Anyway, off we stepped and the Sluice Box where you cross a cravass looked invitingly stunning. It was only five minutes into the walk and too early to get naked. The lake at the end is okay to skinny dip in after dropping the packs so onward the team progressed.

The 50 shades of green beech forest was alive with bird song – whether the Fantail, the Robin, the Bell bird and the like. So too was there the hum of wasps. We tend to respect each others personal space so as not to encounter confrontation.

The fauna was just beautiful as sunlight beamed down through the canopy. Old man’s beard translucent and the ground covered moss spongy like the softest mattress you could imagine. Stop starting is common to new comers to rest body parts newly discovered or rusty from lack of use. Whatever the reason, it’s about taking the time to take in the surrounds.

We arrived at the Manson Nicholls Memorial Hut to day walkers eating lunch or drying off from a swim. Once they departed, apparel was shed and into the lake we plunged to cool off and wash the sweat grime off. Heads kept above water as the lake sadly was slimey underfoot. It didn’t deter us from immersing the rest of the body.

No other trampers arrived, never before have we experienced such ever, to have a hut (sleeps 24) to ourselves. Andy lit the fire (even though it is was still hot and humid outside) … it was like a kid having a new toy for the very first time. As the light faded over a game of cards, the discussion turned to spooky stories cunjuring up Jason from Friday the 13th type fears that had us huddle. The snap of the branch and a gun shot echo didn’t help neither. Those of us who were awake most of the night – Mandy, BClaire and me had Andy’s snoring to contend with. It would’ve scared any monster who lurked beyond the hut walls away!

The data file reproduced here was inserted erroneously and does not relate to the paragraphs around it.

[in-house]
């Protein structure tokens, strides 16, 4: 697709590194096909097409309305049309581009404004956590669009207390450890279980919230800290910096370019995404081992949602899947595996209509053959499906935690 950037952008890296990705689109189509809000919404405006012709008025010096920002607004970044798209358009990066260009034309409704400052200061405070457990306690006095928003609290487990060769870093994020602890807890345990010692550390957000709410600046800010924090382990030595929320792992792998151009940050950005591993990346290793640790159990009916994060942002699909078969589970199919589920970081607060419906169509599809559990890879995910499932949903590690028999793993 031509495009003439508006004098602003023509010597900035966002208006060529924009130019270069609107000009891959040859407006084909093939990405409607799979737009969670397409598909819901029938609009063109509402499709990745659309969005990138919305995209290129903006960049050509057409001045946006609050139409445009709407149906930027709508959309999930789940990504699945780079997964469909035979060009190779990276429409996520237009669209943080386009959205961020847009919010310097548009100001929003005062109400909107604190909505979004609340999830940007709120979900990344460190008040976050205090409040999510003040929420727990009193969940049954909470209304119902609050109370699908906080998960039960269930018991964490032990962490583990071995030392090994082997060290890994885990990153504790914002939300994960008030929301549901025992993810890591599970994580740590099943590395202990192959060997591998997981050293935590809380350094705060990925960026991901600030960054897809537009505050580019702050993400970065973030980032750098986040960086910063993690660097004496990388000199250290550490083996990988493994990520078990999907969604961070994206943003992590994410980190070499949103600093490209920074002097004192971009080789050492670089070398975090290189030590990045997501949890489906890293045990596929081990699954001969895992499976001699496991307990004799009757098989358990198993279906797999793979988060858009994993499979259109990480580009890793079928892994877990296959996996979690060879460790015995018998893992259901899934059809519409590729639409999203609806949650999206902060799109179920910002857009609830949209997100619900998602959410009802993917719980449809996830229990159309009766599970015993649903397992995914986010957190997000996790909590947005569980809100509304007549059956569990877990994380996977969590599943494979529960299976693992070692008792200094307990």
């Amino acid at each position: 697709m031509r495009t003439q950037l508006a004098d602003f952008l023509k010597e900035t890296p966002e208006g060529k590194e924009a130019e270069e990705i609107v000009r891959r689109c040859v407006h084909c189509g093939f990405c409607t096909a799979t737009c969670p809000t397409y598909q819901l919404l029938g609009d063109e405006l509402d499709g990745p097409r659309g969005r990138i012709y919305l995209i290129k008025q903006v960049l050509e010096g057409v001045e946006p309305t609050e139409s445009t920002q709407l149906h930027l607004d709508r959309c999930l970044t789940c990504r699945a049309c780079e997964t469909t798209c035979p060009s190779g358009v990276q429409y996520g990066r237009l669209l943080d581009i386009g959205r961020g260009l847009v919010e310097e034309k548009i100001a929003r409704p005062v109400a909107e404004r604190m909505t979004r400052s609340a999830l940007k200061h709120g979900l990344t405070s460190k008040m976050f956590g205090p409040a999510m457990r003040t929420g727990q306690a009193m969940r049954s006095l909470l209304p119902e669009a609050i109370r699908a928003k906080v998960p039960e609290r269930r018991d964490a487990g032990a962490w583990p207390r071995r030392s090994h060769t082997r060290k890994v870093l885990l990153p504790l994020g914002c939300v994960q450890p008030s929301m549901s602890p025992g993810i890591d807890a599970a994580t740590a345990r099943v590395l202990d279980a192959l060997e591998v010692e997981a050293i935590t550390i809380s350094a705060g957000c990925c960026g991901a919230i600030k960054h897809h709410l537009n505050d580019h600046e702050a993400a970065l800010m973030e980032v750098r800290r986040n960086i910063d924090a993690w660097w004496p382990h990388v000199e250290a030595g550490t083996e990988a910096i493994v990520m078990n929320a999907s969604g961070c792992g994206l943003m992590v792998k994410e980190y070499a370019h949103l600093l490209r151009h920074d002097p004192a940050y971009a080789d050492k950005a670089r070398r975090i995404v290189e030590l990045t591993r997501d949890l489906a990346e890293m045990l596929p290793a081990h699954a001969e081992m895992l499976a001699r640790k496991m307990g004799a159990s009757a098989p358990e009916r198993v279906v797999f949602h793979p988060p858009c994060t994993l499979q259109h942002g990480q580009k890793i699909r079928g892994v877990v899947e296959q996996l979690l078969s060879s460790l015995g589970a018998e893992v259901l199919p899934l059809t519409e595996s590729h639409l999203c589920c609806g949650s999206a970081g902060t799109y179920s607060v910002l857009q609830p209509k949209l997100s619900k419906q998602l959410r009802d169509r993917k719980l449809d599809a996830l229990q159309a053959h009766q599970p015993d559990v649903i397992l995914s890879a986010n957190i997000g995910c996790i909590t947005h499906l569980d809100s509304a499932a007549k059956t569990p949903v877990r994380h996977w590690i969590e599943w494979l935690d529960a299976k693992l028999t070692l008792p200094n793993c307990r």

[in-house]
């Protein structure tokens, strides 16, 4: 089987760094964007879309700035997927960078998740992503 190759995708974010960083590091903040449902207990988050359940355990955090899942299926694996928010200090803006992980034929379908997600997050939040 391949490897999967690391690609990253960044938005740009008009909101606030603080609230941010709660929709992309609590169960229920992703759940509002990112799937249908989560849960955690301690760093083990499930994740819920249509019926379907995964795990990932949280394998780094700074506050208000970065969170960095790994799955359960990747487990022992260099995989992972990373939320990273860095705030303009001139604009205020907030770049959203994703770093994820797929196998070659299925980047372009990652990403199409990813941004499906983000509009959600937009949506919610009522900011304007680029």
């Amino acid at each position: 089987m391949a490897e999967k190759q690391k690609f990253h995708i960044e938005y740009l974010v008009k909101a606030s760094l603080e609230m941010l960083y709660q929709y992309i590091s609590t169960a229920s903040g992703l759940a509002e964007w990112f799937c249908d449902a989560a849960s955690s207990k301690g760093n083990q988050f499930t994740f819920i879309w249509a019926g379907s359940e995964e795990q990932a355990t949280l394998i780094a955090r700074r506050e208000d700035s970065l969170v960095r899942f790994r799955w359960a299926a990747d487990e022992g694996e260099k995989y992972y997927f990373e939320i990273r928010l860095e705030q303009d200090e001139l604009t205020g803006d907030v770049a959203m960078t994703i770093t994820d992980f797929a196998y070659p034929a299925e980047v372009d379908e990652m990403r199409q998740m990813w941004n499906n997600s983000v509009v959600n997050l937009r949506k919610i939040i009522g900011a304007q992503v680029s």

Rain arrived during the night and it was a lazy start tracing our footsteps from the day before. Poncho’s snailed in unison; the Alfred River and Sluice Box also up above the day before’s water mark. A stop in at Hanmer to soak the bones at the hot pools, well deserved.

There is no time to be bored in a world as beautiful as this and, to experience it with a couple of novices made the adventure magical.

And the next ‘Ruru’ adventure before dementia with Mandy, Andy, Tin and Lisa … google Mueller Hut!

A mare 2,200 steps give or take a couple. Up.

17/11/17 West Coast Wilderness Trail – Impromptu Encounters … Priceless

To Greymouth we drove to participate in the West Coast Wilderness Trail mountain biking event.

Whether in a one day or over three or four days … take the journey.

You will be not be disatisfied with the road ridden … Ross to Hokitika to Cowboy Paradise to Kumara to Greymouth.

Or just the bits in-between.

The impromptu encounters – priceless.

And, certainly memorable …

 

… “Are you there?” was the question asked as we sat in the room of our B&B.

“Yes, come in”

It was the B&B operator’s daughter.

“Just wanted to know if you are any relation of a Sonny Ruru?”

“He was my Dad” the reply given.

“What a small world.  My Mum went out with him when Sonny used to live in Reefton.  Her name is Gladys and she would love to meet you”

And so we did.

Meet and greet and then had the most awesome conversation about my Dad when he lived in Reefton.  He worked in the mines and both him and Gladys were an item for the time he lived there.  The year, 1948 or there abouts.  Gladys was a Nurse Aid and she confirmed Dad’s story about the mining accident where Dad and one other made it out alive – Morris Skilton.  Another was unfortunate and was killed. Dad lived with a family by the name of the Lawrences during his time there; and when Dad returned to Christchurch, their relationship ended.

Shortly after our face to face, Gladys had found a black and white photo of her and Dad.

This was an impromptu encounter of the most amazing type. And ironically, it happened on the 17/11/17 (Friday) … which was Sonny’s birthday.

Leaving Greymouth, we back tracked to Ross (the start of my ride) to do touristy thing as the township had pioneer history worthy of a re-visit.  Calling into friends Tane, Rachel, Ruby, Ava and Tilly in-between for a nose rub and bounce on the tramp was fun.

Just as priceless as the impromptu encounter.

‘It’s your road, and yours alone. Others may walk it with you, but no one can walk it for you’ – Rumi

30/4/17 Becoming an Orphan

On the 31st March 2017, my father passed.

I became an ‘orphan’.

It’s been a long tough year and a bit.

We had been at peace with him closing his eyes for a wee while as the quality of his life had degenerated to being bed ridden most days or on a good day, propped up-right in a lounger with head hung down toward his chest, asleep.  Sadly, dementia is a terrible existence to have to bare witness to.